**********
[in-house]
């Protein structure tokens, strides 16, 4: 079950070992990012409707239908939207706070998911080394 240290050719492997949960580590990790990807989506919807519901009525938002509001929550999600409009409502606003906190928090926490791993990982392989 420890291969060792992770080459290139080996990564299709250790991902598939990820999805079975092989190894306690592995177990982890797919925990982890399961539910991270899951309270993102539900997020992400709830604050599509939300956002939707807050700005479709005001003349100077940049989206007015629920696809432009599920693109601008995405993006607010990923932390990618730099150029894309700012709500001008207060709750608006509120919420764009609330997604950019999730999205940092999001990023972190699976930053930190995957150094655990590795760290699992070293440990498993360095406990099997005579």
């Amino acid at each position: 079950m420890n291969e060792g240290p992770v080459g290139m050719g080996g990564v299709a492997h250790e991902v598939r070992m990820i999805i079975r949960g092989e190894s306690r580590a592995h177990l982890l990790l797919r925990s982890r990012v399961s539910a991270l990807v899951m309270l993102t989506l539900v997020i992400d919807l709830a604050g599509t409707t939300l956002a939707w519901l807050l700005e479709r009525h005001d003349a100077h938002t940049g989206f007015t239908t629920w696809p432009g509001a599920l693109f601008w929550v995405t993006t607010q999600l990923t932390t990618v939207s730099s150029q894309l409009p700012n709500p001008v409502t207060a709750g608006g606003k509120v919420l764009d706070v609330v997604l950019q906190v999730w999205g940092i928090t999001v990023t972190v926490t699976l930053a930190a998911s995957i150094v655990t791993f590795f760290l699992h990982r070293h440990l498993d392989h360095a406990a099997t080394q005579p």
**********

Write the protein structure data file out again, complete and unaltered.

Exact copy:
[in-house]
């Protein structure tokens, strides 16, 4: 079950070992990012409707239908939207706070998911080394 240290050719492997949960580590990790990807989506919807519901009525938002509001929550999600409009409502606003906190928090926490791993990982392989 420890291969060792992770080459290139080996990564299709250790991902598939990820999805079975092989190894306690592995177990982890797919925990982890399961539910991270899951309270993102539900997020992400709830604050599509939300956002939707807050700005479709005001003349100077940049989206007015629920696809432009599920693109601008995405993006607010990923932390990618730099150029894309700012709500001008207060709750608006509120919420764009609330997604950019999730999205940092999001990023972190699976930053930190995957150094655990590795760290699992070293440990498993360095406990099997005579």
């Amino acid at each position: 079950m420890n291969e060792g240290p992770v080459g290139m050719g080996g990564v299709a492997h250790e991902v598939r070992m990820i999805i079975r949960g092989e190894s306690r580590a592995h177990l982890l990790l797919r925990s982890r990012v399961s539910a991270l990807v899951m309270l993102t989506l539900v997020i992400d919807l709830a604050g599509t409707t939300l956002a939707w519901l807050l700005e479709r009525h005001d003349a100077h938002t940049g989206f007015t239908t629920w696809p432009g509001a599920l693109f601008w929550v995405t993006t607010q999600l990923t932390t990618v939207s730099s150029q894309l409009p700012n709500p001008v409502t207060a709750g608006g606003k509120v919420l764009d706070v609330v997604l950019q906190v999730w999205g940092i928090t999001v990023t972190v926490t699976l930053a930190a998911s995957i150094v655990t791993f590795f760290l699992h990982r070293h440990l498993d392989h360095a406990a099997t080394q005579p």